Saudi preacher denies supporting jihad in Syria
A popular Saudi preacher who previously called for jihad in Syria has recently appeared on television bluntly denying his famous statement, drawing scorn from fans and followers on social media.
During an interview with Rotana Khalijia, Sheikh Mohammad al-Arifi denied his famous statement to Al-Jazeera in which he called for jihad in Syria and supported al-Qaeda.
Sheikh Arifi threw a bombshell in February 2013 when he told the Qatar-based channel that al-Qaeda “does not tolerate bloodshed.”
He said some people attribute to al-Qaeda many opinions and thoughts which the group does not hold.
“These beliefs in fact are not correct. Al-Qaeda members do not tolerate accusing other Muslims of apostasy and they do not tolerate bloodshed. I am not part of al-Qaeda and I do not adopt their thinking, but Allah says: ‘And when you testify, be just,’” Arifi said.
During his recent TV interview, Sheikh Arifi also denied having predicted the coming of an Islamic caliphate.
However, a 2013 YouTube video of the sheikh in a Cairo mosque shows him addressing people in a sermon and saying: “I swear to Allah (the caliphate) is coming. It’s as if I am seeing it with my own eyes.”
Sheikh Arifi also denied meeting with former Brotherhood prime minister Hisham Qandil in his office, saying he only ran into him by coincidence during one of his sermons.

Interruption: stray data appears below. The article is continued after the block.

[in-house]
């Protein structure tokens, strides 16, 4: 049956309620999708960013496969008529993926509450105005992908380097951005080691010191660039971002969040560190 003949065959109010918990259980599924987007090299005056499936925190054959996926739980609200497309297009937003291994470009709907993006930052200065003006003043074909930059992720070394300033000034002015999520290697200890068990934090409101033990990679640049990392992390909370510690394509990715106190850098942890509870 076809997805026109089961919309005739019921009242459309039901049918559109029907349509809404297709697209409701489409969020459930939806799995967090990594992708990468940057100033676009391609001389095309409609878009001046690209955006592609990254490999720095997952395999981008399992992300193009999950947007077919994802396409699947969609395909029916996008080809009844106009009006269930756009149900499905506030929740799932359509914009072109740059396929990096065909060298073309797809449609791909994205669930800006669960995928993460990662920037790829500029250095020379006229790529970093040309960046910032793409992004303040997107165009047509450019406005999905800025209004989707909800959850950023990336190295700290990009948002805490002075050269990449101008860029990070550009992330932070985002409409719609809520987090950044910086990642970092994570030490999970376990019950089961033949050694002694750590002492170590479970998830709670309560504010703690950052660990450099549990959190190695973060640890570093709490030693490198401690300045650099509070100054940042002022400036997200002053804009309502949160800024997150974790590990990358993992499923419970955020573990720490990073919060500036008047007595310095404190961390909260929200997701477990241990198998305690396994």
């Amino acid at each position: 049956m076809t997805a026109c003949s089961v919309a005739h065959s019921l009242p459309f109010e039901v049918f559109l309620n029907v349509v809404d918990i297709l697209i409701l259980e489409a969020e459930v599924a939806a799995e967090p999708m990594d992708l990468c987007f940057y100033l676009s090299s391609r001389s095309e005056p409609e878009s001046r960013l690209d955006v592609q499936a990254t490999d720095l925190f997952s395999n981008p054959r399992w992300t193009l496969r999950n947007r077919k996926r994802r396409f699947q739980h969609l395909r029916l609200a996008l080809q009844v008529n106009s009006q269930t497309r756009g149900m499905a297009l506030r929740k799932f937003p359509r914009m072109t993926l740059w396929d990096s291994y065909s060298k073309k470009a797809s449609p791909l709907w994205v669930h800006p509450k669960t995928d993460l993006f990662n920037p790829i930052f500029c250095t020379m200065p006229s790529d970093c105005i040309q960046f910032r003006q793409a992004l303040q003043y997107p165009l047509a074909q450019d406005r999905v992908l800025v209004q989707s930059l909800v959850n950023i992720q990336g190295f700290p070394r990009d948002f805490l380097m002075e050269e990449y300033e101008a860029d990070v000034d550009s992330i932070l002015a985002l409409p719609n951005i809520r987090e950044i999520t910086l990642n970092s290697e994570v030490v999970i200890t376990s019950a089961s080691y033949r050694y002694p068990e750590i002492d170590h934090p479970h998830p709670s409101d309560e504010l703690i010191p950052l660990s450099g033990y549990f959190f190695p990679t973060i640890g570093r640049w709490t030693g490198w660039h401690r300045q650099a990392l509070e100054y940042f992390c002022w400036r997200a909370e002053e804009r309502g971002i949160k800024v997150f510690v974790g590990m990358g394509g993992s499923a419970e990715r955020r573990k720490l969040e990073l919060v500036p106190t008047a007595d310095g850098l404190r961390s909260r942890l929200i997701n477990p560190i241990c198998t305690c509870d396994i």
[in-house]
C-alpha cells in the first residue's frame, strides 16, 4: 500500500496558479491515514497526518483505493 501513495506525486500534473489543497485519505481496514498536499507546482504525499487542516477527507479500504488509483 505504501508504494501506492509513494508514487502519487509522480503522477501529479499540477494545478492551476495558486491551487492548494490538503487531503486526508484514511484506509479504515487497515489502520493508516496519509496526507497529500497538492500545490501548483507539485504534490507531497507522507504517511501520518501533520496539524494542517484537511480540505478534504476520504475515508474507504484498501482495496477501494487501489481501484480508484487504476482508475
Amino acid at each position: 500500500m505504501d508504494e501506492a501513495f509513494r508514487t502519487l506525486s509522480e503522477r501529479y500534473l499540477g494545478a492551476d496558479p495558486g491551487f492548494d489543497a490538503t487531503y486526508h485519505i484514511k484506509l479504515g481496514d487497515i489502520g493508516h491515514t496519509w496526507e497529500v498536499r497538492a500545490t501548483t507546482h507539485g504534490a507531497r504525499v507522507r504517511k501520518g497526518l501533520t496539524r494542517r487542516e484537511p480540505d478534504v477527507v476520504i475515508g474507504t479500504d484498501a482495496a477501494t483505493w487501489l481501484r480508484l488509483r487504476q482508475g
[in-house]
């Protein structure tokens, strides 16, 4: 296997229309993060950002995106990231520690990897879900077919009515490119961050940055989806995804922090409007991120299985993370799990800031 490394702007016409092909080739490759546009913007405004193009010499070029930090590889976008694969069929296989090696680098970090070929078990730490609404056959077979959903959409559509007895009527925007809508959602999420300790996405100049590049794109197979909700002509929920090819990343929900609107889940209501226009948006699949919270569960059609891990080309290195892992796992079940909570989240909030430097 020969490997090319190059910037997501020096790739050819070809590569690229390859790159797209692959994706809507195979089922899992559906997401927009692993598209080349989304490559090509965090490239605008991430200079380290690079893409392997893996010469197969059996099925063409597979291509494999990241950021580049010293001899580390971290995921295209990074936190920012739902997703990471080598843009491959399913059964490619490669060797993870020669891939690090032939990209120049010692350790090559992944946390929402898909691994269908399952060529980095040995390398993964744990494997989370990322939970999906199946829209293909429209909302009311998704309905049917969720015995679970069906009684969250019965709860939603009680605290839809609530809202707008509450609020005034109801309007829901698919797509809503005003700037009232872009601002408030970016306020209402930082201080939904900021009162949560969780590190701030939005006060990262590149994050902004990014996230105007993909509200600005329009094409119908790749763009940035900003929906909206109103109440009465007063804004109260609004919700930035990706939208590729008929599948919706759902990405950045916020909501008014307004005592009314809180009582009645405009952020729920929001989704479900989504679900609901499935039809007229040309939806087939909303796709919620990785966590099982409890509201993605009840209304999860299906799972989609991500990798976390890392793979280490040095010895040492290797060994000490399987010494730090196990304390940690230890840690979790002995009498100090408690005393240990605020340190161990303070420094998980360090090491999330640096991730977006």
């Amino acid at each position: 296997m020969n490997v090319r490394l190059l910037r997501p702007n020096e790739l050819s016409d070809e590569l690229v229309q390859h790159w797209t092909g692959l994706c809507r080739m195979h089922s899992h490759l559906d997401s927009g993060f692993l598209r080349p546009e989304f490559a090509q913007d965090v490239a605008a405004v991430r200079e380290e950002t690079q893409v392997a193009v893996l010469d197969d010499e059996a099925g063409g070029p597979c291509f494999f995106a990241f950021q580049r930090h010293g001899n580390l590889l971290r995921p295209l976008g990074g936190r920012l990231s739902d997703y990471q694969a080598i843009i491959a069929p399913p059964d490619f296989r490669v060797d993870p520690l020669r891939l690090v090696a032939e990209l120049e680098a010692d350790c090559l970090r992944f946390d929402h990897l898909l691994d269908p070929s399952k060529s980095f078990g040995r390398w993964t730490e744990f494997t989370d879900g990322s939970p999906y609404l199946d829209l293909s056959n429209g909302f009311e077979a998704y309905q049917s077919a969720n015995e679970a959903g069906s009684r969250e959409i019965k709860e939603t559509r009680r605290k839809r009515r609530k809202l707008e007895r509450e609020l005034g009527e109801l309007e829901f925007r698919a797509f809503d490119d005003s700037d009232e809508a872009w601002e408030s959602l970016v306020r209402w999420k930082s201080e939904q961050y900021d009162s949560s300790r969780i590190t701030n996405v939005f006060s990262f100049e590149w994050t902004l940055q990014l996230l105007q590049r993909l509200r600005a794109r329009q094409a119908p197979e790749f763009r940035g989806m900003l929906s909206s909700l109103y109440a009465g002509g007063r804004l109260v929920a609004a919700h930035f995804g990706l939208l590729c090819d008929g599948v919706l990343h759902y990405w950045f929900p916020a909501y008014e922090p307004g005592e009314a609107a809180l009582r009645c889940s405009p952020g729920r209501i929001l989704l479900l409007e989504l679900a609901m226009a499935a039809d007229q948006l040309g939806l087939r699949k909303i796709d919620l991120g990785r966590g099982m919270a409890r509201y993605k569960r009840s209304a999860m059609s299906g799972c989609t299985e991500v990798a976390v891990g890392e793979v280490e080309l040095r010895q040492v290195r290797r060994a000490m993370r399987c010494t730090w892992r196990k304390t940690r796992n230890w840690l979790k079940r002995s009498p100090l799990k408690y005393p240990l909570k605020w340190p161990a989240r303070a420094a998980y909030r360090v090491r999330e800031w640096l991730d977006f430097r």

Egyptian television had reported that Sheikh Arifi’s paid an official visit to the Muslim Brotherhood leader.
The denials by Arifi shocked many followers and fans on the social media.
“Why can’t Arifi be brave and adhere to his principles?” one Twitter use wrote, reminding of Arifi’s famous statement praising al-Qaeda and his subsequent backtracking.
In late June, Arifi was banned from entering Britain following reports that was involved in radicalizing three young British citizens allegedly now fighting in Syria.
Arifi is known for his controversial statements and fatwas. In one example, he said a daughter should not sit alone with her father for fear that she might tempt him into lusting after her.
Arifi’s controversial views and fatwas are often the source of ridicule of many Saudis, including other clerics, newspaper columnists and social media users.